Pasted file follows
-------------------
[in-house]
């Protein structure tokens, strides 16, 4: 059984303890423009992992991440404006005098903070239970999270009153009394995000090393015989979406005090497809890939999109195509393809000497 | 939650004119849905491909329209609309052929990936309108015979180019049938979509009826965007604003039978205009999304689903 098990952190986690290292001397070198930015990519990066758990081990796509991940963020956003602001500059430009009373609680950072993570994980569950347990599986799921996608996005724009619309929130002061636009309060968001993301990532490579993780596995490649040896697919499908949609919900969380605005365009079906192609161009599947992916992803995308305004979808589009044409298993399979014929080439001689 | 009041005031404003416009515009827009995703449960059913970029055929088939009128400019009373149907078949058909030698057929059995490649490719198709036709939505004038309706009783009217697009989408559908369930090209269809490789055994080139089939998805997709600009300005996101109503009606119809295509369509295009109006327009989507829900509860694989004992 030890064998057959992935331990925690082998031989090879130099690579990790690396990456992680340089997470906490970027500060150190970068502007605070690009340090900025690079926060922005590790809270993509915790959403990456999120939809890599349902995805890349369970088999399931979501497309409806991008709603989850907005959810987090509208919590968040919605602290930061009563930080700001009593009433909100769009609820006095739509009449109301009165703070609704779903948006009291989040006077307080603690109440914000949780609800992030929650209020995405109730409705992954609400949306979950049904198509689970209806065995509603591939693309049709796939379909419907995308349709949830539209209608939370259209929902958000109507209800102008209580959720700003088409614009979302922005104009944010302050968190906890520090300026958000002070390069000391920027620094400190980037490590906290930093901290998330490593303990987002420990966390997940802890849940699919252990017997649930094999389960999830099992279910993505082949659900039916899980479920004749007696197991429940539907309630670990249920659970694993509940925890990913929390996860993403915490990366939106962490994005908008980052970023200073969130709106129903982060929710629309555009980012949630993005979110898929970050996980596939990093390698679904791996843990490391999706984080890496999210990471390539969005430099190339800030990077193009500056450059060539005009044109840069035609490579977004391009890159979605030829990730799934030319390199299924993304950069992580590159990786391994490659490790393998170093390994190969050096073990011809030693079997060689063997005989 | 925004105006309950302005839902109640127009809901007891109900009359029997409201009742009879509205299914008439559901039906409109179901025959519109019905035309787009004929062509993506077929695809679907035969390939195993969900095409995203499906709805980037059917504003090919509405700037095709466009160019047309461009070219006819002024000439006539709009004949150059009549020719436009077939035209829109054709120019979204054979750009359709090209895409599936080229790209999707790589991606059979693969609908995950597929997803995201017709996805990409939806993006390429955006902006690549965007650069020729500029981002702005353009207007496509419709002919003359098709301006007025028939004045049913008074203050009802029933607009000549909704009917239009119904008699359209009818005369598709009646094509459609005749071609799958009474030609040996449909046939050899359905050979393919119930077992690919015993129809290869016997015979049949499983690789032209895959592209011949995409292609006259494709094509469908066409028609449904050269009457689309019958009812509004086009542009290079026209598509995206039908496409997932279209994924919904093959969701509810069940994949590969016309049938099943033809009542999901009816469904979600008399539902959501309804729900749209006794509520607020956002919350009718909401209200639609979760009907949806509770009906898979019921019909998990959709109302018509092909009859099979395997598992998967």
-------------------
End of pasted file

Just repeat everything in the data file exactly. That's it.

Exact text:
[in-house]
């Protein structure tokens, strides 16, 4: 059984303890423009992992991440404006005098903070239970999270009153009394995000090393015989979406005090497809890939999109195509393809000497 | 939650004119849905491909329209609309052929990936309108015979180019049938979509009826965007604003039978205009999304689903 098990952190986690290292001397070198930015990519990066758990081990796509991940963020956003602001500059430009009373609680950072993570994980569950347990599986799921996608996005724009619309929130002061636009309060968001993301990532490579993780596995490649040896697919499908949609919900969380605005365009079906192609161009599947992916992803995308305004979808589009044409298993399979014929080439001689 | 009041005031404003416009515009827009995703449960059913970029055929088939009128400019009373149907078949058909030698057929059995490649490719198709036709939505004038309706009783009217697009989408559908369930090209269809490789055994080139089939998805997709600009300005996101109503009606119809295509369509295009109006327009989507829900509860694989004992 030890064998057959992935331990925690082998031989090879130099690579990790690396990456992680340089997470906490970027500060150190970068502007605070690009340090900025690079926060922005590790809270993509915790959403990456999120939809890599349902995805890349369970088999399931979501497309409806991008709603989850907005959810987090509208919590968040919605602290930061009563930080700001009593009433909100769009609820006095739509009449109301009165703070609704779903948006009291989040006077307080603690109440914000949780609800992030929650209020995405109730409705992954609400949306979950049904198509689970209806065995509603591939693309049709796939379909419907995308349709949830539209209608939370259209929902958000109507209800102008209580959720700003088409614009979302922005104009944010302050968190906890520090300026958000002070390069000391920027620094400190980037490590906290930093901290998330490593303990987002420990966390997940802890849940699919252990017997649930094999389960999830099992279910993505082949659900039916899980479920004749007696197991429940539907309630670990249920659970694993509940925890990913929390996860993403915490990366939106962490994005908008980052970023200073969130709106129903982060929710629309555009980012949630993005979110898929970050996980596939990093390698679904791996843990490391999706984080890496999210990471390539969005430099190339800030990077193009500056450059060539005009044109840069035609490579977004391009890159979605030829990730799934030319390199299924993304950069992580590159990786391994490659490790393998170093390994190969050096073990011809030693079997060689063997005989 | 925004105006309950302005839902109640127009809901007891109900009359029997409201009742009879509205299914008439559901039906409109179901025959519109019905035309787009004929062509993506077929695809679907035969390939195993969900095409995203499906709805980037059917504003090919509405700037095709466009160019047309461009070219006819002024000439006539709009004949150059009549020719436009077939035209829109054709120019979204054979750009359709090209895409599936080229790209999707790589991606059979693969609908995950597929997803995201017709996805990409939806993006390429955006902006690549965007650069020729500029981002702005353009207007496509419709002919003359098709301006007025028939004045049913008074203050009802029933607009000549909704009917239009119904008699359209009818005369598709009646094509459609005749071609799958009474030609040996449909046939050899359905050979393919119930077992690919015993129809290869016997015979049949499983690789032209895959592209011949995409292609006259494709094509469908066409028609449904050269009457689309019958009812509004086009542009290079026209598509995206039908496409997932279209994924919904093959969701509810069940994949590969016309049938099943033809009542999901009816469904979600008399539902959501309804729900749209006794509520607020956002919350009718909401209200639609979760009907949806509770009906898979019921019909998990959709109302018509092909009859099979395997598992998967």